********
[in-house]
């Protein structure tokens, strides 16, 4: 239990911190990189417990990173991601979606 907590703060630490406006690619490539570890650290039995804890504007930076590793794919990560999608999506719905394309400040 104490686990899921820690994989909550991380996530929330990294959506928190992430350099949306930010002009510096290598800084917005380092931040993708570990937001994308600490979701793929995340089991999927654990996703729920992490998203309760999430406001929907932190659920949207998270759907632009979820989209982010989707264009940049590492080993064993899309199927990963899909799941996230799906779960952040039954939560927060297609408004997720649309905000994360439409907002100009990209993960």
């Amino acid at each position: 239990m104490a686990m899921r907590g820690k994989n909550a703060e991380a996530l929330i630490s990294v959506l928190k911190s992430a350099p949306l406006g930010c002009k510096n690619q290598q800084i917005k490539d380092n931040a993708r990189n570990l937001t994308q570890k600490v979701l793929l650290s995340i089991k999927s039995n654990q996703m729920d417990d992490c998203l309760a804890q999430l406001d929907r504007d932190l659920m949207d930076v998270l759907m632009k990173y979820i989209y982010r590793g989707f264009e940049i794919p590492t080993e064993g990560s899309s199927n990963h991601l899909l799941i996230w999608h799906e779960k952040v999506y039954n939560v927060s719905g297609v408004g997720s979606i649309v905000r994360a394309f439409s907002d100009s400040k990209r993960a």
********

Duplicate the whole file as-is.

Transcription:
[in-house]
């Protein structure tokens, strides 16, 4: 239990911190990189417990990173991601979606 907590703060630490406006690619490539570890650290039995804890504007930076590793794919990560999608999506719905394309400040 104490686990899921820690994989909550991380996530929330990294959506928190992430350099949306930010002009510096290598800084917005380092931040993708570990937001994308600490979701793929995340089991999927654990996703729920992490998203309760999430406001929907932190659920949207998270759907632009979820989209982010989707264009940049590492080993064993899309199927990963899909799941996230799906779960952040039954939560927060297609408004997720649309905000994360439409907002100009990209993960």
């Amino acid at each position: 239990m104490a686990m899921r907590g820690k994989n909550a703060e991380a996530l929330i630490s990294v959506l928190k911190s992430a350099p949306l406006g930010c002009k510096n690619q290598q800084i917005k490539d380092n931040a993708r990189n570990l937001t994308q570890k600490v979701l793929l650290s995340i089991k999927s039995n654990q996703m729920d417990d992490c998203l309760a804890q999430l406001d929907r504007d932190l659920m949207d930076v998270l759907m632009k990173y979820i989209y982010r590793g989707f264009e940049i794919p590492t080993e064993g990560s899309s199927n990963h991601l899909l799941i996230w999608h799906e779960k952040v999506y039954n939560v927060s719905g297609v408004g997720s979606i649309v905000r994360a394309f439409s907002d100009s400040k990209r993960a």